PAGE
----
On August 12, 1997, the Seventh Circuit issued its en banc decision in the consolidated cases of Jansen v. Packaging Corp. of America and Ellerth v. Burlington Industries, Inc., 123 F.3d 490, 74 FEP Cases 1138, (7th Cir. 1997). There were eight separate opinions issued, with the court unable to forge a majority on a single rationale for resolution of all of the issues. However, insofar as it pertains to the hostile work environment claim of the complainant in this case, the Seventh Circuit agreed that:
"...certain views do command a majority within our court: in particular, that the standard for employer liability in cases of hostile-environment sexual harassment by a supervisory employe is negligence, not strict liability..."
(74 FEP Cases at 1141)
The parties herein subsequently submitted written arguments on the motion to reconsider to the ALJ, and on March 5, 1998, the ALJ issued a decision dismissing the complainant's complaint. The ALJ concluded that:
"Ms. Harsh has failed to show by a preponderance of the evidence that Winnebago County violated the WFEA by engaging in or permitting sexual harassment or by discriminating in terms and conditions of employment because of race or sex. In particular, Ms. Harsh has failed to show that the County knew or should have known, at any time prior to December 7, 1995, that there was some probability that Mr. Henneman was harassing her. The County could not, then, be guilty of failing to take prompt remedial action prior to December 7, 1995. By stipulation, the County's actions after December 7, 1995 are not at issue."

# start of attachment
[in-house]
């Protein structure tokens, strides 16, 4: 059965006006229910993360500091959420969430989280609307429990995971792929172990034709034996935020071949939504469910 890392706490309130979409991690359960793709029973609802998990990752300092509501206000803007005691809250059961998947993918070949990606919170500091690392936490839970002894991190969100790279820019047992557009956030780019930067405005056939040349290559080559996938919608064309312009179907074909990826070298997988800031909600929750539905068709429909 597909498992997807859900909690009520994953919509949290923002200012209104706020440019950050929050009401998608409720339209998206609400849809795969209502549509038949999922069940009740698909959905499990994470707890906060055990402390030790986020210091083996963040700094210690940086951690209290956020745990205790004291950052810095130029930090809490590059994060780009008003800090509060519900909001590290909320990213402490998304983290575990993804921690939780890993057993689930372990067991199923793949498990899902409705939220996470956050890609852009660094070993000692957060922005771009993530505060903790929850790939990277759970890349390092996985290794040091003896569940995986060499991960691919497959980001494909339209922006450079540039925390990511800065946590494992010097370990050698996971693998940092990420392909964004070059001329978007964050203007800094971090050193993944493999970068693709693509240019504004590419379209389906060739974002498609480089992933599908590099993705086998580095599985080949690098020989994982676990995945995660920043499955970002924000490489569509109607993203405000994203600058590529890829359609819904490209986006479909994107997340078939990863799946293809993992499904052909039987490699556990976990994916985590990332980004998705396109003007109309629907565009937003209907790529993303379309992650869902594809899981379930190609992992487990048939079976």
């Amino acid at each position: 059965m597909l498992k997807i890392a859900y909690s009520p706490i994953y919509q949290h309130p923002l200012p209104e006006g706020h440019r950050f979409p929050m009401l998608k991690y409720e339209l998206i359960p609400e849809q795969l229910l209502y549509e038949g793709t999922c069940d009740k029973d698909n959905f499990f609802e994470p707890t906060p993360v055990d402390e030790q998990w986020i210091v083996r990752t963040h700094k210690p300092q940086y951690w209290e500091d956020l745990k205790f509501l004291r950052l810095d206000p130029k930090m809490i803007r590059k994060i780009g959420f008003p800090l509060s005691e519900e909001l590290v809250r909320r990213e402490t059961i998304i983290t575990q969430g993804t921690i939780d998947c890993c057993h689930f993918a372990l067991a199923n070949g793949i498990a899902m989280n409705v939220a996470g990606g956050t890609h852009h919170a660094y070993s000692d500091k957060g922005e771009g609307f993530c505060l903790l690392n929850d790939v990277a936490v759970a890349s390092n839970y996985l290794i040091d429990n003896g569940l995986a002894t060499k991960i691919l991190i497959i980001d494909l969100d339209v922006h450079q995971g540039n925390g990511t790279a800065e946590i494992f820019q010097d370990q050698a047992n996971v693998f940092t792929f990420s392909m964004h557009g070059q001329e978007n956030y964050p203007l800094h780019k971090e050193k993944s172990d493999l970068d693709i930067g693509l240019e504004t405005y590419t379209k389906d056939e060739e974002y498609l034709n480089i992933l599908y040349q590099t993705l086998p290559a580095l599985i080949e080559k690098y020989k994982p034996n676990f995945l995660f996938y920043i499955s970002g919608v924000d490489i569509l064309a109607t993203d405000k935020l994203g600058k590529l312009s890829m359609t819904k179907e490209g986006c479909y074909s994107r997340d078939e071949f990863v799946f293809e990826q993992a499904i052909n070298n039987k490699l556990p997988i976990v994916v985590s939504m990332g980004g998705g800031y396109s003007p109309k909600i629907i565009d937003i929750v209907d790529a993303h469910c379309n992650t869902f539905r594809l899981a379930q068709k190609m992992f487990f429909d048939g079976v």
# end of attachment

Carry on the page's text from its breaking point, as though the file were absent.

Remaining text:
(ALJ decision at p. 5)
In the memorandum opinion portion of the decision the ALJ commented:
"With the en banc decision in Jansen v. Packaging Corp. of America, 123 F.3d 490 (7th Cir. 1997), the Seventh Circuit has now ruled in favor of applying a negligence standard under Title VII....
In this case...factors that tend to support the conclusion that the County's lack of knowledge about possible sexual harassment was not due to its own negligence are: (1) Ms. Harsh's failure to notify management personnel even though she knew (a) of the existence of an employee handbook that, at least to her memory, contained a policy on sexual harassment, and (b) that the place to which she could take a complaint against Mr. Henneman was the Personnel Department; (2) her lack of any substantial information that the apparent friendship between the Personnel Director and Mr. Henneman would keep the Personnel Director from taking appropriate action on Ms. Harsh's complaint; (3) the lack of evidence that any supervisor was ever present when any alleged harassment took place; and (4) the fact that the County at some time allowed Mr. Henneman to attend a sexual harassment training.
An employer's publication and dissemination of a sexual harassment policy and a procedure for reporting complaints can be important to a determination of negligence, and an employer's failure to publish and disseminate a policy and procedure can be evidence of negligence (citing Vervoort v. Central Paper Company, (LIRC, 01/25/89) and Perry v. Harris Chernin, Inc., 126 F.3d 1010 (7th Cir. 1997)). Although the evidence presented in the Complainant's case did not show that the County did a good job of publishing and distributing a policy and procedure among the workforce, in this case the County's performance in this area was not the factor that kept Ms. Harsh from notifying the employer of her complaints, in view of the facts (sic) that Ms. Harsh had some knowledge about a sexual harassment policy, some knowledge about where to report the alleged harassment, and the ability to report it. In this case the failure to inform the employer prior to December 7, 1995, is attributable to Ms. Harsh, not the County."